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Herbie Hancock's jazz career started in his family's living room, listening to his favorite records and trying to play along. Now, he's one of the most celebrated musicians in the world. Join Herbie at the piano as he shares his approach to improvisation, composition, and harmony. Gain access to 10+ original piano transcriptions, including 5 exclusive solo performances.



Reviews

4.7
Students give MasterClass an average rating of 4.7 out of 5 stars.

I enjoyed the concepts he showed and learned a ton about his general approach to music

Awesome. Great to have this & come back to it again and the other lessons too. Yay!

I like the way that Mr. Hancock uses language that anyone can understand.

One of my idols. How could this class not be awesome?


Comments

Steve B.

Showing how it's not about the chord name, it's all about the chord voicing. Any chord can got to any other chord if you have good chord voicings and movement.

Jonathan S.

Especially interesting at 4:55 when he went to the F# and it sounded "wrong.," or as he said, "funny." When he re-voiced it, it suddenly worked.

Giovanni T.

In the first part, he has explained that I can add some notes at my G7, like b9 and 13th and C at the bottom, in other words G7b9 mixed with C9. At second part , in overall, we can put every chord(major7th) inside the G7, all right ? in exemple, I can catch the E7(E,A#,B,D) and mix with G7, transforming in something like F,B,E,A#,B,E ? that's right ?

Calvin R.

interesting lesson! I need to listen to more Ravel, Debussy and Rachmaninoff !! To combine Classical elements to my contemporary style of playing.

Carrie

This stuff is way over my head, but I am hanging in there. Question: What makes a chord sound 'jazzy'? I play mostly major and minor chords. What can I do to jazz them up a bit?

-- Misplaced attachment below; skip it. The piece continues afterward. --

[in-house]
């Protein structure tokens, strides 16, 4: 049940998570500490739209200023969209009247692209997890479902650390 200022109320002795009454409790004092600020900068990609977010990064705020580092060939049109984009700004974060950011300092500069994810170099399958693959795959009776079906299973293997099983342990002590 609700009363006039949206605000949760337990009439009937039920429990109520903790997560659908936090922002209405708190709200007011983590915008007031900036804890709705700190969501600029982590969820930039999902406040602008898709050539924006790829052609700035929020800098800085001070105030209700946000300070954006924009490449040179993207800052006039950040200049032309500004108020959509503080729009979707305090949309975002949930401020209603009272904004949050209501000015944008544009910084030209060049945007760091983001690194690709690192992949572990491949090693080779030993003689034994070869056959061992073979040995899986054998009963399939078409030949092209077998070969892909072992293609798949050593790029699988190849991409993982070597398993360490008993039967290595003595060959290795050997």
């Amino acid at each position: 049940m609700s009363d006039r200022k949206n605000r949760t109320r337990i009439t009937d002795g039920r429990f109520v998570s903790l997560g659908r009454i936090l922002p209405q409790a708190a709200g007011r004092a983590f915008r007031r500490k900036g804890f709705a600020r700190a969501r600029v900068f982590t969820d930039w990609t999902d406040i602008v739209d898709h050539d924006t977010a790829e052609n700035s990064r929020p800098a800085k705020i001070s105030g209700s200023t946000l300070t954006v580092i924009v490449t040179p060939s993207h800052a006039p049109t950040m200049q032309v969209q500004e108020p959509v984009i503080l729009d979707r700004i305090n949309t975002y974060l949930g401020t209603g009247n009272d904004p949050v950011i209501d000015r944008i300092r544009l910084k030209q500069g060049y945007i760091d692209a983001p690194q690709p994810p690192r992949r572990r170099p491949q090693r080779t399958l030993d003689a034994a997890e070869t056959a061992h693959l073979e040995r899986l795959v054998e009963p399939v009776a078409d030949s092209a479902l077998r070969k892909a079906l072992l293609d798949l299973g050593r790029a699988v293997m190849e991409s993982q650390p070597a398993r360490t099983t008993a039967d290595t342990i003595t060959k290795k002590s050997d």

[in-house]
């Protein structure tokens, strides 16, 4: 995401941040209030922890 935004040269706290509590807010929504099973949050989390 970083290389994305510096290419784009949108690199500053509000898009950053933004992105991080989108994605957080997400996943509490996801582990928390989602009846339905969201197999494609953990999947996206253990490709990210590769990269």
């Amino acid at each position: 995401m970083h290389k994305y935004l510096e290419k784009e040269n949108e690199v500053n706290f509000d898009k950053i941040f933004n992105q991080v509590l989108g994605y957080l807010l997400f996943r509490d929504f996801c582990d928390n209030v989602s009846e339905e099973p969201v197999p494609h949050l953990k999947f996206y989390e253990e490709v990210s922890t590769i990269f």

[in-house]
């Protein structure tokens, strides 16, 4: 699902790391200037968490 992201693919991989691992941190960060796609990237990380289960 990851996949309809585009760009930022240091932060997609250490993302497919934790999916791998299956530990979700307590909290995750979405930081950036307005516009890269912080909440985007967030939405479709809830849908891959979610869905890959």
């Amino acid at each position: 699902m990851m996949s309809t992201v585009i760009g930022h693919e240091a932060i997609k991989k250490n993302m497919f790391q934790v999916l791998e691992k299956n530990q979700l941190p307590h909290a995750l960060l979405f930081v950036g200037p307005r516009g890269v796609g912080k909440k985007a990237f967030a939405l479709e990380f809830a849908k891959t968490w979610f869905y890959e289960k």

Gabriele P.

Beautiful lesson. Not so well known as Ravel, but also very interesting for its use of harmony, is the Spanish composer Federico Mompou. I highly recommend to check out some of his piano music.

Margaret E.

I'll need to add Ravel to my listening. And agree will need to watch this one 50 times to catch it all.

Elijah M.

This lesson was absolutely wonderful! So much stuff to take away from this! It's interesting seeing how Ravel influenced jazz musicians like Herbie. In fact, it seems the Impressionist composers in general (Ravel, Debussy, etc.) seemed to shape the jazz sound a lot. There's a great movie called "Calle 54," which is basically a showcase of Latin Jazz and the amazing artists who compose/perform it. A virtuoso Cuban pianist named Chucho Valdez spoke of the classical influence on Latin Jazz, and he specifically mentioned the Impressionists and how Latin Jazz artists need to listen to them. I'm a great admirer of Impressionist music, and I want to compose sounds like that myself someday. It's one of my chief musical influences. So it's great seeing Herbie deconstruct the method behind Ravel's lush harmonies.

Colleen M.

I enjoyed this lesson the most so far. I loved how Mr. Hancock shows the "jazz chords" embedded within Ravel's music. Interesting way to see the music and the sounds created, not just the genres. Yes some "delicious" chords alright! I love Ravel and Debussy, and the chords they chose are so fascinating to listen to.

Steve A.

One of the best ones so far. Probably enough in this to keep someone occupied for months despite it being very short. Some of the variations are well used and are found in lots of "real" books but seeing them being created on the fly was far better for context.